Comments on: Courage on the Island of Widows What makes a great picture? Thu, 18 Aug 2016 11:13:37 +0000 hourly 1 By: RHead Thu, 02 Feb 2012 22:48:40 +0000 I think one should be more careful when tackling a health problem such as Chronic Kidney Disease (CKD). I do not believe it’s appropriate to do so simply on the basis of what some of the affected say, without a minimum of research on the topic.

The deep respect we feel for the suffering of these people should not lead us to take for granted that the causes of the disease are linked to what they say, and therefore make veiled accusations against companies operating in the sector.

The productive practices of the sugar mills in the western part of Nicaragua are the same of the sugar industry around the world.

Furthermore, for example, Ingenio San Antonio (ISA), property of Nicaragua Sugar Estates Limited (NSEL), employs mechanical and biological pest control, practically eliminating all use of pesticides.

The agrochemicals that this company applies are properly registered in the competent ministries of the State of Nicaragua and they are also registered in the U.S. Environmental Protection Agency (EPA).

As a result of an agreement between Asochivida, the country’s largest association of CKD patients, and NSEL, Boston University is currently undertaking a comprehensive study on the causes of CKD in the West region of the country. In one of the conclusive parts of the report of August 2010, it is said: “Based on the investigation described in this report, we found no evidence to conclude that work practices and chemicals used by ISA are causing CRI in ISA workers. Establishing whether there is in fact an association will require the creation of new scientific knowledge.”

The Office of the Compliance Advisor/Ombudsman – CAO – stated in a press release on January 26, 2012, among other things: “ (…) Boston University’s work builds on that of other researchers and indicates that the unusual form of CKD observed in former NSEL workers is prevalent throughout the Pacific zone of Central America, goes beyond sugarcane workers impacting workers in other industries, and has also been identified in Asia. (…) Boston University’s work is unprecedented in Nicaragua considering its scope, rigor, and unrestricted access to the company’s operations. (…) Medical needs for the sick are profound, particularly in light of the lack of options for medication, dialysis, and kidney transplant. These needs are being addressed by proposed improvements to the community health center in Chichigalpa. NSEL and ASOCHIVIDA are also working together to provide food aid, develop a microcredit program, and provide income generation projects to support affected community members. Throughout the dialogue process, NSEL has provided about US$4 million in support to community members through ASOCHIVIDA. (…) “Given the scope and magnitude of this disease, long term solutions will likely require a regional framework for research into its cause, inevitably linked to public policy.” said Meg Taylor, CAO and Vice President, World Bank Group. “It is CAO’s hope that broader engagement will lead to a collaborative effort during 2012 to tackle chronic kidney disease in Central America.””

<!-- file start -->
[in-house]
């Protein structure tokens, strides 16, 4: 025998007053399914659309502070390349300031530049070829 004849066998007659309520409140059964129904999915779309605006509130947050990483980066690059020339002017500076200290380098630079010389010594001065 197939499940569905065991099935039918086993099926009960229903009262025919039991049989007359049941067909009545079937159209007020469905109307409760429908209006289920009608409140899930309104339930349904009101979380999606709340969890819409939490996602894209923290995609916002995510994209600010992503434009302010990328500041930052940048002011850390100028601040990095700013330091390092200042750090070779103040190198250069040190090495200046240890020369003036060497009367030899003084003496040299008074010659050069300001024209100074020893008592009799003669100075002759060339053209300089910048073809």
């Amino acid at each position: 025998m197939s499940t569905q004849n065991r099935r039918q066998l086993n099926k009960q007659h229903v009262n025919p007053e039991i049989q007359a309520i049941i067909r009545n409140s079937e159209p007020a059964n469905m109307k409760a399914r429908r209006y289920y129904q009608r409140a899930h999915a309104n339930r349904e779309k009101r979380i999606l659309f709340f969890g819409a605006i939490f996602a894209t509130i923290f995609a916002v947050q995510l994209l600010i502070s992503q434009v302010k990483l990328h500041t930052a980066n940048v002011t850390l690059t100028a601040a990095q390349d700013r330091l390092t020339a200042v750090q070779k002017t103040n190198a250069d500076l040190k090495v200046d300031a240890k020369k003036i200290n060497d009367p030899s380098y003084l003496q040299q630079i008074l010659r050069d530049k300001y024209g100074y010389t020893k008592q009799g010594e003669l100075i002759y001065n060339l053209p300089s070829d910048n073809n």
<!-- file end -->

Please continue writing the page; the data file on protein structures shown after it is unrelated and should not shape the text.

( Mediastatement_Nicaraguachronickidneydis ease_012612.pdf)